“Why do we men become dejected?”
"Blessed are you for believing'', said Elizabeth to our Mother. Union with God, supernatural virtue, always brings with it the attractive practice of human virtues: Mary brought joy to her cousin's home, because she brought Christ. (Furrow, 566)
Put not the slightest trust in those who present the virtue of humility as something degrading, or as a virtue condemning us to a permanent state of dejection. To know we are made of clay, riveted together again, is a continual source of joy. It means acknowledging our littleness in the eyes of God: a little child, a son. Can there be any joy to compare with that of the person who, knowing himself to be poor and weak, knows also that he is a son of God? Why do we men become dejected? It is because life on earth does not go the way we had hoped, or because obstacles arise which prevent us from satisfying our personal ambitions.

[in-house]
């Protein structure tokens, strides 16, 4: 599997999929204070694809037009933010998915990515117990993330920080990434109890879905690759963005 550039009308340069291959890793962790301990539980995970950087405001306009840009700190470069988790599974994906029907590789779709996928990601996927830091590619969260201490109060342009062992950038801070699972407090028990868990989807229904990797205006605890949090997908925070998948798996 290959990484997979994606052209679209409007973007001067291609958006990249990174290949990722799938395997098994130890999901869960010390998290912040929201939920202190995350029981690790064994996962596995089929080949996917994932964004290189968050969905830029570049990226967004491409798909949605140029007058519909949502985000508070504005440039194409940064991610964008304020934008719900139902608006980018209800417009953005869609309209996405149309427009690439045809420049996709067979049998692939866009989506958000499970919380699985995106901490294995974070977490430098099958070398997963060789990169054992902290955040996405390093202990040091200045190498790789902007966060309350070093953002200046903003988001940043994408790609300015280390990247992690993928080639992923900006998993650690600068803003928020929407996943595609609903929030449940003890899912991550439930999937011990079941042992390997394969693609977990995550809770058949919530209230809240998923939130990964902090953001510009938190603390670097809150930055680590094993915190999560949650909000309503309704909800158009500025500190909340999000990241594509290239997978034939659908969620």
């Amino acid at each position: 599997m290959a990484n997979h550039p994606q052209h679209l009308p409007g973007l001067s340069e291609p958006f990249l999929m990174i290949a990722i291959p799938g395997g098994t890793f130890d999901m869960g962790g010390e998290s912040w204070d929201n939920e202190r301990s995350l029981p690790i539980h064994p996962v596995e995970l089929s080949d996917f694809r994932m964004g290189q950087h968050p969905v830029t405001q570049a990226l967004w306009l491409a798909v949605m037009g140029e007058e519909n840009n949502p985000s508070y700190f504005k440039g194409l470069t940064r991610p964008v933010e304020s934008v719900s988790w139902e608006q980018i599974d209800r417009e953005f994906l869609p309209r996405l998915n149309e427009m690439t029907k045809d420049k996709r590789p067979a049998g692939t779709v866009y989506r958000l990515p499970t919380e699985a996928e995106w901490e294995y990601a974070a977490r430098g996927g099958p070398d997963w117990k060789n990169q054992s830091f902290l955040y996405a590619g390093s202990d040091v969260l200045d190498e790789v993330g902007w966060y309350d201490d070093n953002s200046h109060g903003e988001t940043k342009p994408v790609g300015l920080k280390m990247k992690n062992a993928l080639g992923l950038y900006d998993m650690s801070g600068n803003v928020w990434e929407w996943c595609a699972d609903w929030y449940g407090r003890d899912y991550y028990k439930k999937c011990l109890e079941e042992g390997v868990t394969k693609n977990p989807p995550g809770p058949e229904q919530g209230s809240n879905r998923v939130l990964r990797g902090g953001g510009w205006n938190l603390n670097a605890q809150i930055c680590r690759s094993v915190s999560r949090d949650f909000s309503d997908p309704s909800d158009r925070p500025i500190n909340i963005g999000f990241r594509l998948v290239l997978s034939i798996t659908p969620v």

Nothing like this happens when a person lives the supernatural reality of his divine filiation. ‘If God is for us, who can be against us?’ As I never tire of repeating: let them be sad who are determined not to recognize that they are children of God! (Friends of God, 108)